Archaeologists Find First-ever Pregnant Mummy

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May 1, 2021

In a first, archaeologists have found a pregnant mummy from Ancient Egypt.

Mummy of pregnant woman

The remains are one of 40 at the National Museum of Poland, in Warsaw. The museum launched a large-scale of the mummies in 2015. While double-checking the pelvis area of the mummy in focus, scientists found an anomaly that they, after further testing, concluded was the leg of a fetus. Even more testing confirmed that the fetus was from 26 to 30 weeks old and that the mother had been from 20 to 30 years old when she died, in the 1st Century B.C.

The inclusion of a number of amulets, together with the body's being wrapped in linen, suggested to archaeologists that the woman was important politically or socially. The cause of death remains unknown.

The University of Warsaw acquired the mummy in 1826 and then transferred it in the same century to the National Museum. At one point, listings referred to "the mummy of lady." Hieroglyphs on the coffin included the name of a man, however, specifically the priest Hor-Djehuty. Addressing the incongruity, officials posited that the mummy was mistakenly put in a coffin meant for someone else.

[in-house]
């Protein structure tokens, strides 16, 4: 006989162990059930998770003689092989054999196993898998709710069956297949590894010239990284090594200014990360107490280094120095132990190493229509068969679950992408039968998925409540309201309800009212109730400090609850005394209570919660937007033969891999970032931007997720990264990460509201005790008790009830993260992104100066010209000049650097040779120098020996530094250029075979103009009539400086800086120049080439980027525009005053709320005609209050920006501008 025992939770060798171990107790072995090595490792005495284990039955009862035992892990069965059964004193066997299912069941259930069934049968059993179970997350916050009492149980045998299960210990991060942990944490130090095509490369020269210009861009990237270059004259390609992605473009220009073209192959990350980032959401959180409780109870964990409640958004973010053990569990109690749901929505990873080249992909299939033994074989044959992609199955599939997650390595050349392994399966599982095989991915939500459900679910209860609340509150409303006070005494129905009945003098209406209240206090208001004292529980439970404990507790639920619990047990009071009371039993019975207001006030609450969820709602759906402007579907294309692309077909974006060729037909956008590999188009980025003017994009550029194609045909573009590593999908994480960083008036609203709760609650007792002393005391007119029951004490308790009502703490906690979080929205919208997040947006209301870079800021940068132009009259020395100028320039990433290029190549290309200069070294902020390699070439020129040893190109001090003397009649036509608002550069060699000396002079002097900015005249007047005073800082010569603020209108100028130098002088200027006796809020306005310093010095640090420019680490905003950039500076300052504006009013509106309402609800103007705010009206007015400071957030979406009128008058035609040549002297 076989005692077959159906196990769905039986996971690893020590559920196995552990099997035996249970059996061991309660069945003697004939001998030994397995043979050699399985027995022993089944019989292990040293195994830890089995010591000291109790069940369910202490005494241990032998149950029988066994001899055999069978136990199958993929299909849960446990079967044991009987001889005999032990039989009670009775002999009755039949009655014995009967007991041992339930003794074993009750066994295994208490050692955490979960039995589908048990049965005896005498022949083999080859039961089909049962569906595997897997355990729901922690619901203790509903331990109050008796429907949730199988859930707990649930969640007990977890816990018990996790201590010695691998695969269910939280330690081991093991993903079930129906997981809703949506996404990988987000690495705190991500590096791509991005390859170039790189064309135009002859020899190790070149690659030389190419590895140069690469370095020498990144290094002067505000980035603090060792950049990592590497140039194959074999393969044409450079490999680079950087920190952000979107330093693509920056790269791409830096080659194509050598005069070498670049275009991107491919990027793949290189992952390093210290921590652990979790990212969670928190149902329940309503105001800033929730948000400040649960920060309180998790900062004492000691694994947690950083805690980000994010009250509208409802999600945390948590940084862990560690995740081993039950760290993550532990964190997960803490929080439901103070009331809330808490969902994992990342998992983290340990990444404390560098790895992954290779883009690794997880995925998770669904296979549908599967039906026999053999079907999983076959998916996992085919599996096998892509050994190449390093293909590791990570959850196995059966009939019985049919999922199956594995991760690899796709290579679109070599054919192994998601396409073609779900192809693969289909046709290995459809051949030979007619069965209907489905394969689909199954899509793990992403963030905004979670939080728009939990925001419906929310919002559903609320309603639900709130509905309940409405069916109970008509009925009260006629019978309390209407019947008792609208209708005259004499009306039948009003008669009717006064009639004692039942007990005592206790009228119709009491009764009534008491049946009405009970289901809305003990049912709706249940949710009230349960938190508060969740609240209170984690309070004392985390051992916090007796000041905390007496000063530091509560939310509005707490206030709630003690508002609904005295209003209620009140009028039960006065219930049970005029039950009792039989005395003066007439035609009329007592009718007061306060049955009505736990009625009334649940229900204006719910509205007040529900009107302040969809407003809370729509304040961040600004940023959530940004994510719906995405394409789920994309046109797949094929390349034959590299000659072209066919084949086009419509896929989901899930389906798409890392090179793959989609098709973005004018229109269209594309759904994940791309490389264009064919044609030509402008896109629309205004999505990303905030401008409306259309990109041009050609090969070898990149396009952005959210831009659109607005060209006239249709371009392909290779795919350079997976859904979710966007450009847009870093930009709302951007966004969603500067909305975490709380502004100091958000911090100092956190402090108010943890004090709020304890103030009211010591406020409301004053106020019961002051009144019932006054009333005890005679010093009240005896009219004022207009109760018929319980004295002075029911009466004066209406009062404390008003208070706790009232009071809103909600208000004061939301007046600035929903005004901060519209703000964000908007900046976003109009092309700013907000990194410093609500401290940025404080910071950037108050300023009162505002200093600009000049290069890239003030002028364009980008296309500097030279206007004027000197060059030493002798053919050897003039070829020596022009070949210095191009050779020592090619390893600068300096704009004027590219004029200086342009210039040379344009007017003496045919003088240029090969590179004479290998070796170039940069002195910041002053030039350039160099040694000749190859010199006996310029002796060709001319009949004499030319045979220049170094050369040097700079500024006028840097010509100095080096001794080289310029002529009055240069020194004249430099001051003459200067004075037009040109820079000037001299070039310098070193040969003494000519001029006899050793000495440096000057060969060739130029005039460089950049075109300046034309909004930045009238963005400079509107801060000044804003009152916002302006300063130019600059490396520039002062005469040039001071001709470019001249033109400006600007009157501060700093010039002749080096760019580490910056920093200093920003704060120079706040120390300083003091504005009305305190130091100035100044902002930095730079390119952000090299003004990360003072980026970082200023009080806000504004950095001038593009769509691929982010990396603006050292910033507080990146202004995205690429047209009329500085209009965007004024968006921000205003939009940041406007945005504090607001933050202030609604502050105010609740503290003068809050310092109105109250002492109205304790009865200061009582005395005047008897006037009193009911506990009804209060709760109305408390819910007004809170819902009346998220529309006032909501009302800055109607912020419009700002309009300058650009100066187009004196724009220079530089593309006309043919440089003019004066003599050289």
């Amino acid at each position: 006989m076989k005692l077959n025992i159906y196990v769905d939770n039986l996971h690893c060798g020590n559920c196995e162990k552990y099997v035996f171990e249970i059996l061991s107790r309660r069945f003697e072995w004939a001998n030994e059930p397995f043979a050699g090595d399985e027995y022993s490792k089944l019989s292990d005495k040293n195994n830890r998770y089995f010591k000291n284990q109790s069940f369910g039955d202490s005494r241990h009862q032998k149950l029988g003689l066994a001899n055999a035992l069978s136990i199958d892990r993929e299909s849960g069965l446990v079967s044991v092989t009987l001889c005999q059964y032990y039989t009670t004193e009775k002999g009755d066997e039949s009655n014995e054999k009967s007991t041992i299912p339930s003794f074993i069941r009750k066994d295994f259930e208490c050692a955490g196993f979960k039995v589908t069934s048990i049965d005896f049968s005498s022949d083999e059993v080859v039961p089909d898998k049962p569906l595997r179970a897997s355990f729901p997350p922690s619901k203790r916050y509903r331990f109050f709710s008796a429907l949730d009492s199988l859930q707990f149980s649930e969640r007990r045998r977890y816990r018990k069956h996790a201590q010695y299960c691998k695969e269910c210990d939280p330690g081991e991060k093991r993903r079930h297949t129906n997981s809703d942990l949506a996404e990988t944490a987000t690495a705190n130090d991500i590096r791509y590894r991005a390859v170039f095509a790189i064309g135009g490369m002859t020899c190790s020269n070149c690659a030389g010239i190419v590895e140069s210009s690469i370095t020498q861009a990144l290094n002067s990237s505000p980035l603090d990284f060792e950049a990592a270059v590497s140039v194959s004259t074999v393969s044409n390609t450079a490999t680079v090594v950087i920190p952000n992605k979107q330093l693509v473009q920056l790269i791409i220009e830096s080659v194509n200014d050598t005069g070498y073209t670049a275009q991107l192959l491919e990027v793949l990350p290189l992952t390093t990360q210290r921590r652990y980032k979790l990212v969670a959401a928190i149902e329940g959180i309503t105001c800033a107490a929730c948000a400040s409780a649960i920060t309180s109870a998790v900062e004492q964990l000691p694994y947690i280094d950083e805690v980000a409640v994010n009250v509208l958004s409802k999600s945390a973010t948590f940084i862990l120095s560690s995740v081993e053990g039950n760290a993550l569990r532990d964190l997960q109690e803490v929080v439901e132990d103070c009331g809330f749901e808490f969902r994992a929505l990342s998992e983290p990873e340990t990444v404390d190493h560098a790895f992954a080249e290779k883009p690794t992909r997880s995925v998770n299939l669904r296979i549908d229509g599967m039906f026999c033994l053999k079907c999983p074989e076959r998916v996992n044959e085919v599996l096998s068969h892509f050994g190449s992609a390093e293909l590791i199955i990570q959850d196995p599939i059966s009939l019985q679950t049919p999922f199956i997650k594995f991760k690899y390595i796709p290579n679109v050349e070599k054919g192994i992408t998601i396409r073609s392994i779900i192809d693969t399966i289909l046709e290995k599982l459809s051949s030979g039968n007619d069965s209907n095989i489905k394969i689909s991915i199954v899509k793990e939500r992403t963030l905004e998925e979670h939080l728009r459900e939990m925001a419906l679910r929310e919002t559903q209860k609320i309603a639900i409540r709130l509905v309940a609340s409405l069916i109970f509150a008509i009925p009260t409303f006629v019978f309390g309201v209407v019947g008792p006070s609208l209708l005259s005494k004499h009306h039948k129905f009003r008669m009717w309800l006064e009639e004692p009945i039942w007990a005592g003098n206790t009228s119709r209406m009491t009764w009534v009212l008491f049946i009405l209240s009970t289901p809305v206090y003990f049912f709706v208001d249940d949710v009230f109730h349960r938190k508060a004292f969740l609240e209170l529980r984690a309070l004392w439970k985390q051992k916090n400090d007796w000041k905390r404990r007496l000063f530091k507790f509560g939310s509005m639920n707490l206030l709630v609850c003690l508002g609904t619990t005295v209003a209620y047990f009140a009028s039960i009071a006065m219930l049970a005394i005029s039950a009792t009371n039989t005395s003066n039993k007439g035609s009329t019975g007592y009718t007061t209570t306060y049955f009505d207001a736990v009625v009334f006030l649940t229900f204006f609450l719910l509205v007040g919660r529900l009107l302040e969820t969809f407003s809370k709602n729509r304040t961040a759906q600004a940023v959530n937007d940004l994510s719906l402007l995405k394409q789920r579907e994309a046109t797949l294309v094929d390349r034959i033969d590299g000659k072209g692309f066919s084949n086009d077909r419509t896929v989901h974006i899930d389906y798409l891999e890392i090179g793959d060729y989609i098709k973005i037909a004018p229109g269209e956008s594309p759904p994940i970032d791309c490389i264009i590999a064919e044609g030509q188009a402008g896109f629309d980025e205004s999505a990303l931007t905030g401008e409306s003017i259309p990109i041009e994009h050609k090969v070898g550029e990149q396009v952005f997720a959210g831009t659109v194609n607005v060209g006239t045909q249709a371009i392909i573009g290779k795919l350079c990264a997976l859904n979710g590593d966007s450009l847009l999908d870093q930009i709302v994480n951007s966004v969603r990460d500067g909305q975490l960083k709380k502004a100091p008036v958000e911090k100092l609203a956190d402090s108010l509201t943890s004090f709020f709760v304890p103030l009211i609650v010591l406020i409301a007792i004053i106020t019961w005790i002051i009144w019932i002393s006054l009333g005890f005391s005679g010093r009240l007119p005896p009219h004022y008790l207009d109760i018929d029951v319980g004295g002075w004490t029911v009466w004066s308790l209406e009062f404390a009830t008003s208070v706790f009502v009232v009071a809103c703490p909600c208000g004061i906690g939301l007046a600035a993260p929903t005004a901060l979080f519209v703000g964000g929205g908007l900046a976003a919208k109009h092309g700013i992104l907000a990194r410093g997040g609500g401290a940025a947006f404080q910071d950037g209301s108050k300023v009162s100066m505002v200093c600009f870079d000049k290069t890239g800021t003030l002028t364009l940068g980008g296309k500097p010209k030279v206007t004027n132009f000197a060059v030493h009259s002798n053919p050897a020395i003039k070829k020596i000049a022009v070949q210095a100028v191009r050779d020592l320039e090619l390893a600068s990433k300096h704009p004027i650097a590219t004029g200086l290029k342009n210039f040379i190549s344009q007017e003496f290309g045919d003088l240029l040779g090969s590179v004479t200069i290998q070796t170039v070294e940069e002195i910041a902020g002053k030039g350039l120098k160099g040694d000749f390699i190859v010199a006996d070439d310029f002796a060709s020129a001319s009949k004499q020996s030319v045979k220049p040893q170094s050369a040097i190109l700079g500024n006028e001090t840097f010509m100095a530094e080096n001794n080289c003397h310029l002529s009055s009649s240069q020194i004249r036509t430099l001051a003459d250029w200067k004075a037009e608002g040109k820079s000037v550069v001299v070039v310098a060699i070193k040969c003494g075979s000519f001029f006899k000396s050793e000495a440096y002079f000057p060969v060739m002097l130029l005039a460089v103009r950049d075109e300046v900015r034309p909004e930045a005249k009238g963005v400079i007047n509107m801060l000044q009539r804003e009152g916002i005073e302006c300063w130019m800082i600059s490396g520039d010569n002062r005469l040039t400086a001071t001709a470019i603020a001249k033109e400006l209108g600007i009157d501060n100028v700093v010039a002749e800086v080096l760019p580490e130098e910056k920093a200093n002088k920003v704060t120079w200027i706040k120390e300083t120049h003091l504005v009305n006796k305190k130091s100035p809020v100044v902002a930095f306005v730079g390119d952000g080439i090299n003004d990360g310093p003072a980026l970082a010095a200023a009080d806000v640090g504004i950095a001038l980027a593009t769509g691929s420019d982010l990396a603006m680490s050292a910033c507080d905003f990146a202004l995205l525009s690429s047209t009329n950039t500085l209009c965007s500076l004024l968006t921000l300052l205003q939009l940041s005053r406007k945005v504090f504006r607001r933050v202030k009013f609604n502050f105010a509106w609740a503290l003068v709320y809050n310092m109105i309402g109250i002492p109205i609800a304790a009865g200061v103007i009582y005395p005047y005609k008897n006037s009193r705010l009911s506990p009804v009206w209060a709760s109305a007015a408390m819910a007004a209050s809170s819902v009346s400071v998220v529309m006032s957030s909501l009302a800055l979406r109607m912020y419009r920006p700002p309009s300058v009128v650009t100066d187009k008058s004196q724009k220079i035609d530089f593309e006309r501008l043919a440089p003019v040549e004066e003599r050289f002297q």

Wojciech Ejsmond, director of the Warsaw Mummy Project, spearheaded the research, the findings of which appeared in the April edition of the Journal of Archaeological Science.

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